AI & Real Estate

AI & Real Estate What To Expect

AI & Real Estate What To Expect

AI & real estate – what to expect? Will it replace the role of the real estate broker/agent? As far as disruption goes, the real estate industry here in Quebec, has managed to remain unscathed. In contrast, other Provinces and Countries have an open MLS system and have witnessed many innovations, such as Redfin, Zillow, Trulia, Opendoor and a long list of other incumbents.

As far as Artificial Intelligence goes, there’s no doubt it’s here to stay, and in a big way.

“Intelligent software has massive potential for creating technology that changes labor markets. Real estate labor is a natural target, and a couple of recent pieces got the ball rolling this past week. Russ Cofano penned a broker outlook that viewed “cognitive computing” not as a threat to labor, but an asset to the baseline of real estate’s agent intelligence:

“So here’s the question. What if cognitive computing enables agents to be better professionals and make better recommendations to their clients? What if access to cognitive computing power, and the data necessary to power it, becomes the 21st century equivalent of the MLS utility?”

Further, Cofano states, “Cognitive computing has the potential to add massive value to the real estate brokerage value proposition and do for agent professionalism what no other initiative could touch.”

AI can help with helping buyers find suitable home choices, and automating repetitive tasks, It can play an important role in helping to safeguard the real estate industry as illustrated in this infographic by

How to Secure Your Apartment Wi-Fi
How to Secure Your Apartment Wi-Fi Created By:

“Big data is playing a transformative role in the real estate industry. With troves of customer and industry data at the disposal of real estate companies, companies can use AI algorithms to make sense of the data and improve one or more facets of the business. Areas that can be improved include targeted marketing, financial and accounting, and appraisals, which are increasingly becoming difficult to conduct due to the high number of evolving factors that keep on affecting the price of properties.

Zillow, one of the biggest names in the real estate industry, is among a few companies that offer tons of data that customers can use to make buying or renting decisions. Zillow, a popular listing platform, is slowly helping to revolutionize the industry in terms of AI-powered data analytics, even though a lot more work is needed before it can become the perfect AI-powered platform.”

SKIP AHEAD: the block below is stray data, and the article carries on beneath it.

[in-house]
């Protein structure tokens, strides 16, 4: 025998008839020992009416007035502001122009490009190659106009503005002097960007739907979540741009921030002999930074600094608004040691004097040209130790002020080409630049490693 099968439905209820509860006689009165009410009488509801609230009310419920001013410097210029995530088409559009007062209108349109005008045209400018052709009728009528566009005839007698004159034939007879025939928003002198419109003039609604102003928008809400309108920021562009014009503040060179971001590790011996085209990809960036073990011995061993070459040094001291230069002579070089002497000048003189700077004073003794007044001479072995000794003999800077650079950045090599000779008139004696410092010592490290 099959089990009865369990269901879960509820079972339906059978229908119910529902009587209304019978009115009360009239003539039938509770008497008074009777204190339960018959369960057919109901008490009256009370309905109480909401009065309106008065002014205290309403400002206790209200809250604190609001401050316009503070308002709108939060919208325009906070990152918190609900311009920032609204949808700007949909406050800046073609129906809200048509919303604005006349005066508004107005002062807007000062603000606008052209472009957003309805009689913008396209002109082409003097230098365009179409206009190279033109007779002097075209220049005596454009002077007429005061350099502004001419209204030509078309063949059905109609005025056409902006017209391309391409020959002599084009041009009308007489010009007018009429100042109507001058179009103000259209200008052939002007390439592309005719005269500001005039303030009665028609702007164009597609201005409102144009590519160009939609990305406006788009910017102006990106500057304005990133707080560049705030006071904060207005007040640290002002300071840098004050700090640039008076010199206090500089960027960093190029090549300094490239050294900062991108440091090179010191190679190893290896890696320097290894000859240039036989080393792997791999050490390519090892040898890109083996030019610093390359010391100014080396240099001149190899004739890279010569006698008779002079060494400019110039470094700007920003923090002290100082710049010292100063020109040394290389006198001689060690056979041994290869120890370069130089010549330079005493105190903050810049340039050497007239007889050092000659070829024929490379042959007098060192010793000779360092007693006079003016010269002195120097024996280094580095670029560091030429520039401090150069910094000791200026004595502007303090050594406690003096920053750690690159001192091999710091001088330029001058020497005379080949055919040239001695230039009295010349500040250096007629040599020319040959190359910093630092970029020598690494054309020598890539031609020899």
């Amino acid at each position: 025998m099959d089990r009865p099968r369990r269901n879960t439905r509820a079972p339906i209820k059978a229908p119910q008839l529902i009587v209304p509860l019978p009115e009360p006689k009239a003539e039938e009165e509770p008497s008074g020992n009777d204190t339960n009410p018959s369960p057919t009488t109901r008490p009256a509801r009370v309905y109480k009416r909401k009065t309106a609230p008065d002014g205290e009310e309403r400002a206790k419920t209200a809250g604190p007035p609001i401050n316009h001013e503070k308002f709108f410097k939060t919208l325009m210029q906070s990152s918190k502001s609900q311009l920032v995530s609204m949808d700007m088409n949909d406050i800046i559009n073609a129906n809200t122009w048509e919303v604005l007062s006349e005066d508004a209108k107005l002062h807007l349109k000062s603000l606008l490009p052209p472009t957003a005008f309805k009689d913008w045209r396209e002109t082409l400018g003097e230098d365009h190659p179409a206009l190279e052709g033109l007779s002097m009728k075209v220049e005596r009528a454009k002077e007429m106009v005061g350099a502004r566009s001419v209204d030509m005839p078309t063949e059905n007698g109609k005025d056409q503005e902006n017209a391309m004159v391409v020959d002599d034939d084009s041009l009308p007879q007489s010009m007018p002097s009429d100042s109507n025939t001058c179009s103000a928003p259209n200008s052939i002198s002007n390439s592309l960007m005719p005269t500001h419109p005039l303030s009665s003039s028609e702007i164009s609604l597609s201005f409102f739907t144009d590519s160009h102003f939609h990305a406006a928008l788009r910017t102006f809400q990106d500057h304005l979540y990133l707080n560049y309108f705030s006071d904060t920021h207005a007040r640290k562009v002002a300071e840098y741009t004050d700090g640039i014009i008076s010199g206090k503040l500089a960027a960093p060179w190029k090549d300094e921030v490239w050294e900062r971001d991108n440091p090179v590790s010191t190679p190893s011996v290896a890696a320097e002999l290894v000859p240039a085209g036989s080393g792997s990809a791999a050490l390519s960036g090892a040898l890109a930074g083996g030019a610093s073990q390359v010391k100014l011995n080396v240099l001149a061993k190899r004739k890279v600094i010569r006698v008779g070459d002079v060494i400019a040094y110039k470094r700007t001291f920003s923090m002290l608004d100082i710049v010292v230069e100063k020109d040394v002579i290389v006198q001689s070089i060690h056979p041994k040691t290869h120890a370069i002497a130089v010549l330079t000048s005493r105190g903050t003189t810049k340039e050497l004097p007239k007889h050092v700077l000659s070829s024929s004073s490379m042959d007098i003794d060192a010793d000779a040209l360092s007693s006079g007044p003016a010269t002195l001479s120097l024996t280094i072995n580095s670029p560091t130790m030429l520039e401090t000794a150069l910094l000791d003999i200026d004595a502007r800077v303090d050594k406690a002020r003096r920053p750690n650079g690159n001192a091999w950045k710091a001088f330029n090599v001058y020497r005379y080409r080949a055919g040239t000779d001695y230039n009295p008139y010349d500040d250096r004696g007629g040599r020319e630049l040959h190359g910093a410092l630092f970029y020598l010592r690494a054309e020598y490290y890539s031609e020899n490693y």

in 2016, 51% of homebuyers began house-hunting online, even though most of them eventually used an agent to complete the purchase. Now, with AI, searches are more sophisticated with multiple layers of information available for specific properties. Users are now able to get details about ROI, good neighborhoods, and other seemingly minute details about properties before buying.

Perhaps the most significant illustration of the true capabilities of AI in intelligent search platforms was the Broker Vs Bot challenge conducted by Inman. With the bot winning the challenge against three real estate agents, the challenge shed the spotlight on the true potential of AI in real estate.

Artificially intelligent bots are leading the AI revolution. Bots are being used to answer queries relating to terms of leasing, footage, and other common questions during virtual tours

Some real estate companies are already using AI to help lead change in this area, though their efforts are targeted more towards augmenting the work of a real estate agent rather than replacing it.

While the internet has disrupted physical book stores and travel agents or in other words, how we buy books or book travel, in contrast, the real estate industry has only benefited from the advent of the internet. Houses are not commodities, and buying property is not like buying a seat on a plane or a t-shirt. Beyond the basic information and sometimes beautiful photos displayed on an online listing, there is nothing that replaces an in person visit. It’s the fine details and experience of the space…what’s the street and neighborhood like. Who are the neighbors? Is it noisy? Are there visual clues that something is amiss? Properties should always be inspected before purchase….and it’s of the utmost importance having the buyer present at the time of an inspection, especially if buying a house.  At the end of the day, Real estate is neither consumable nor disposable and buying or selling property remains a complex process. There are so many steps needed for a successful outcome; from the documentation, to the staging, photography, uploading of accurate information into the MLS system, marketing the property and all that it entails, (social media, mailers, prospecting for buyers), showings, meeting with prospective clients, negotiations, directing those clients to the right professionals such as inspectors, mortgage brokers, designers, renovation experts…right through to the transfer of the deed of sale….at the notary. Conclusion, we still need a human with emotional IQ to show up and close the deal. The creation of a relationship might be initiated by data, but it’s going to be sealed with emotion. Real life brokers/agents are cementing unbreakable relationships with real people. Consumers want to  work with agents they view as honest, trustworthy, and reputable with a successful track record. No matter what amazing intelligence is dangled in front of them by some AI. the human element of the transaction is not being replaced any time soon!



Bonnie Meisels
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